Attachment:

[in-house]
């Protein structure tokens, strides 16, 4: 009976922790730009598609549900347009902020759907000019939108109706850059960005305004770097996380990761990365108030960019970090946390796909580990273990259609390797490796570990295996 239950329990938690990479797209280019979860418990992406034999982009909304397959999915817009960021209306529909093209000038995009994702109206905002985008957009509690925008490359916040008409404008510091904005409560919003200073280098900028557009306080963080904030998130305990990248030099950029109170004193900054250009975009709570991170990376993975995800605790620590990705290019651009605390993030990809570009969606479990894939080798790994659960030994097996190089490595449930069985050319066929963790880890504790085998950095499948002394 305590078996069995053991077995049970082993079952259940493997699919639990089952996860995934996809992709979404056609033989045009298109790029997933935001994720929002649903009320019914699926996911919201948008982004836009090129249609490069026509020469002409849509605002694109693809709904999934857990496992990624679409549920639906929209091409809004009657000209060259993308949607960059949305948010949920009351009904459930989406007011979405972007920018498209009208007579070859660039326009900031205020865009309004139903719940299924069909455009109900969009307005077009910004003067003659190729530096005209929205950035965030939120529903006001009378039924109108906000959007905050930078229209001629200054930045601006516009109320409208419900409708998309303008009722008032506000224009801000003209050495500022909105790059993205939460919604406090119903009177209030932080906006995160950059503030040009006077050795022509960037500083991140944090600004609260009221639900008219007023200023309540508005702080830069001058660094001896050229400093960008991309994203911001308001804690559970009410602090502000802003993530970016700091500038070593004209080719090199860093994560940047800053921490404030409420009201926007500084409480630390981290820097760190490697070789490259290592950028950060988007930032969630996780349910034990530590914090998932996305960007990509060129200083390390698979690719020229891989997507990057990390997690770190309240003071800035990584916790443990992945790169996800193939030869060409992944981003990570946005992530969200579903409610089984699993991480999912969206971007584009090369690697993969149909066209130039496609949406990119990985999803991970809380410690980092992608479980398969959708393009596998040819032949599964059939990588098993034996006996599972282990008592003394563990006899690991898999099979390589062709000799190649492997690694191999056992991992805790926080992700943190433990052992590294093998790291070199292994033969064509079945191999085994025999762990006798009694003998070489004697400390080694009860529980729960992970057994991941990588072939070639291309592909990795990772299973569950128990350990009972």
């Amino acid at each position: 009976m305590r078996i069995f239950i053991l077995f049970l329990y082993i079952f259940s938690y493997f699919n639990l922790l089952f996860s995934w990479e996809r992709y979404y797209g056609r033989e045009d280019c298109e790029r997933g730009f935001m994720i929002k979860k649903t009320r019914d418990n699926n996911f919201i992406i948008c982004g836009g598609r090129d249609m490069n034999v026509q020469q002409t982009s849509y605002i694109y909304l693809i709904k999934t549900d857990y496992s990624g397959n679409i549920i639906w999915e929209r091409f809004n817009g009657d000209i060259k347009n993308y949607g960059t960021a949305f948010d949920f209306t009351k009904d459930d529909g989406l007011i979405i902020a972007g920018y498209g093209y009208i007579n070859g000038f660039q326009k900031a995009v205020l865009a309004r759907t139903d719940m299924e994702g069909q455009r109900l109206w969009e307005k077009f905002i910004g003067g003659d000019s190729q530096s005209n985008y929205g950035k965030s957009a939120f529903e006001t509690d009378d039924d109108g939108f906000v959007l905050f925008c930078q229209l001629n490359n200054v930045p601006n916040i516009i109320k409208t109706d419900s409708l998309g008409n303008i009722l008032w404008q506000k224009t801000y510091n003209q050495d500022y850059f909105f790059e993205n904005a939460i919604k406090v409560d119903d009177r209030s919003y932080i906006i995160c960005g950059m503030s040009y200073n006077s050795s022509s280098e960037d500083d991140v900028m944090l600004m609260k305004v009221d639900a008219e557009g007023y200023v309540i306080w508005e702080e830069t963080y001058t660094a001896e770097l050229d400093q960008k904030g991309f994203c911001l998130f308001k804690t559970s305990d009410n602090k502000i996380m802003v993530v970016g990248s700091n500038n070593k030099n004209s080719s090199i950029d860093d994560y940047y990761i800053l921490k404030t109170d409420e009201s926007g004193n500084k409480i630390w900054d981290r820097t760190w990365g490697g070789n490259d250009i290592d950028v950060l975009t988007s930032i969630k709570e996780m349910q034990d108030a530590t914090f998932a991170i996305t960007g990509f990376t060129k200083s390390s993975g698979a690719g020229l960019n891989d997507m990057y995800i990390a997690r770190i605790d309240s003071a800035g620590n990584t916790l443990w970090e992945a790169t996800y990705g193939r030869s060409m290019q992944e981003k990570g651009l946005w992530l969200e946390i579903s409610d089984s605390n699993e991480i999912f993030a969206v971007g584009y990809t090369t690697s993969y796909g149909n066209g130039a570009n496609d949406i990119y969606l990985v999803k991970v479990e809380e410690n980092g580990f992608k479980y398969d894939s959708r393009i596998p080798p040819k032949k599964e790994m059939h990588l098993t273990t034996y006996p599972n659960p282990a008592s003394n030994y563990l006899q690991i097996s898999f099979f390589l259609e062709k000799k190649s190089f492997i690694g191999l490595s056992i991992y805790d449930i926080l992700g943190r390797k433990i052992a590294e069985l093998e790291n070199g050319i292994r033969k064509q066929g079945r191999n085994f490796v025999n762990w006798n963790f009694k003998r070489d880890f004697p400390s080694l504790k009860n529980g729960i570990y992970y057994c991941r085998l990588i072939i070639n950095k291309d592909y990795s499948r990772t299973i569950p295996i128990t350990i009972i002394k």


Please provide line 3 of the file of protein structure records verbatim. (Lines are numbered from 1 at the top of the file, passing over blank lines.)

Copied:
């Amino acid at each position: 009976m305590r078996i069995f239950i053991l077995f049970l329990y082993i079952f259940s938690y493997f699919n639990l922790l089952f996860s995934w990479e996809r992709y979404y797209g056609r033989e045009d280019c298109e790029r997933g730009f935001m994720i929002k979860k649903t009320r019914d418990n699926n996911f919201i992406i948008c982004g836009g598609r090129d249609m490069n034999v026509q020469q002409t982009s849509y605002i694109y909304l693809i709904k999934t549900d857990y496992s990624g397959n679409i549920i639906w999915e929209r091409f809004n817009g009657d000209i060259k347009n993308y949607g960059t960021a949305f948010d949920f209306t009351k009904d459930d529909g989406l007011i979405i902020a972007g920018y498209g093209y009208i007579n070859g000038f660039q326009k900031a995009v205020l865009a309004r759907t139903d719940m299924e994702g069909q455009r109900l109206w969009e307005k077009f905002i910004g003067g003659d000019s190729q530096s005209n985008y929205g950035k965030s957009a939120f529903e006001t509690d009378d039924d109108g939108f906000v959007l905050f925008c930078q229209l001629n490359n200054v930045p601006n916040i516009i109320k409208t109706d419900s409708l998309g008409n303008i009722l008032w404008q506000k224009t801000y510091n003209q050495d500022y850059f909105f790059e993205n904005a939460i919604k406090v409560d119903d009177r209030s919003y932080i906006i995160c960005g950059m503030s040009y200073n006077s050795s022509s280098e960037d500083d991140v900028m944090l600004m609260k305004v009221d639900a008219e557009g007023y200023v309540i306080w508005e702080e830069t963080y001058t660094a001896e770097l050229d400093q960008k904030g991309f994203c911001l998130f308001k804690t559970s305990d009410n602090k502000i996380m802003v993530v970016g990248s700091n500038n070593k030099n004209s080719s090199i950029d860093d994560y940047y990761i800053l921490k404030t109170d409420e009201s926007g004193n500084k409480i630390w900054d981290r820097t760190w990365g490697g070789n490259d250009i290592d950028v950060l975009t988007s930032i969630k709570e996780m349910q034990d108030a530590t914090f998932a991170i996305t960007g990509f990376t060129k200083s390390s993975g698979a690719g020229l960019n891989d997507m990057y995800i990390a997690r770190i605790d309240s003071a800035g620590n990584t916790l443990w970090e992945a790169t996800y990705g193939r030869s060409m290019q992944e981003k990570g651009l946005w992530l969200e946390i579903s409610d089984s605390n699993e991480i999912f993030a969206v971007g584009y990809t090369t690697s993969y796909g149909n066209g130039a570009n496609d949406i990119y969606l990985v999803k991970v479990e809380e410690n980092g580990f992608k479980y398969d894939s959708r393009i596998p080798p040819k032949k599964e790994m059939h990588l098993t273990t034996y006996p599972n659960p282990a008592s003394n030994y563990l006899q690991i097996s898999f099979f390589l259609e062709k000799k190649s190089f492997i690694g191999l490595s056992i991992y805790d449930i926080l992700g943190r390797k433990i052992a590294e069985l093998e790291n070199g050319i292994r033969k064509q066929g079945r191999n085994f490796v025999n762990w006798n963790f009694k003998r070489d880890f004697p400390s080694l504790k009860n529980g729960i570990y992970y057994c991941r085998l990588i072939i070639n950095k291309d592909y990795s499948r990772t299973i569950p295996i128990t350990i009972i002394k």